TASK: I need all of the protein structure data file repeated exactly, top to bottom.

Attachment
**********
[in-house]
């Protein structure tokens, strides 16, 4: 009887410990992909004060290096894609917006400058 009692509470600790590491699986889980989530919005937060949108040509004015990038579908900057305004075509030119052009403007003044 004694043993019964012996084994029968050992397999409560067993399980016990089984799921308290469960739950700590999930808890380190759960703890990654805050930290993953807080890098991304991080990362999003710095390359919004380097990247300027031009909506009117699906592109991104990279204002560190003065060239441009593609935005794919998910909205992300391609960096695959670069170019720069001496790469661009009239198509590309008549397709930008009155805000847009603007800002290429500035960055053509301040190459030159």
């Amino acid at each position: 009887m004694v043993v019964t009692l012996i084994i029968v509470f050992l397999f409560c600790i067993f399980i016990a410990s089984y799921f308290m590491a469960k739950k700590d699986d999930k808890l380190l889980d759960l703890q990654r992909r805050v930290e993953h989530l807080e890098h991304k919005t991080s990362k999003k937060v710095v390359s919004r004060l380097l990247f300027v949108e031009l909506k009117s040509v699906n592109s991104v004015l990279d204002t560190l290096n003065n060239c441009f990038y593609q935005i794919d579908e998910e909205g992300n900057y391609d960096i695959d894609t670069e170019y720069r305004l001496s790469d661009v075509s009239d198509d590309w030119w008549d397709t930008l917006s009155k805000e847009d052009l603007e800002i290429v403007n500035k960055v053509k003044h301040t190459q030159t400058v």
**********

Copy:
[in-house]
């Protein structure tokens, strides 16, 4: 009887410990992909004060290096894609917006400058 009692509470600790590491699986889980989530919005937060949108040509004015990038579908900057305004075509030119052009403007003044 004694043993019964012996084994029968050992397999409560067993399980016990089984799921308290469960739950700590999930808890380190759960703890990654805050930290993953807080890098991304991080990362999003710095390359919004380097990247300027031009909506009117699906592109991104990279204002560190003065060239441009593609935005794919998910909205992300391609960096695959670069170019720069001496790469661009009239198509590309008549397709930008009155805000847009603007800002290429500035960055053509301040190459030159």
């Amino acid at each position: 009887m004694v043993v019964t009692l012996i084994i029968v509470f050992l397999f409560c600790i067993f399980i016990a410990s089984y799921f308290m590491a469960k739950k700590d699986d999930k808890l380190l889980d759960l703890q990654r992909r805050v930290e993953h989530l807080e890098h991304k919005t991080s990362k999003k937060v710095v390359s919004r004060l380097l990247f300027v949108e031009l909506k009117s040509v699906n592109s991104v004015l990279d204002t560190l290096n003065n060239c441009f990038y593609q935005i794919d579908e998910e909205g992300n900057y391609d960096i695959d894609t670069e170019y720069r305004l001496s790469d661009v075509s009239d198509d590309w030119w008549d397709t930008l917006s009155k805000e847009d052009l603007e800002i290429v403007n500035k960055v053509k003044h301040t190459q030159t400058v």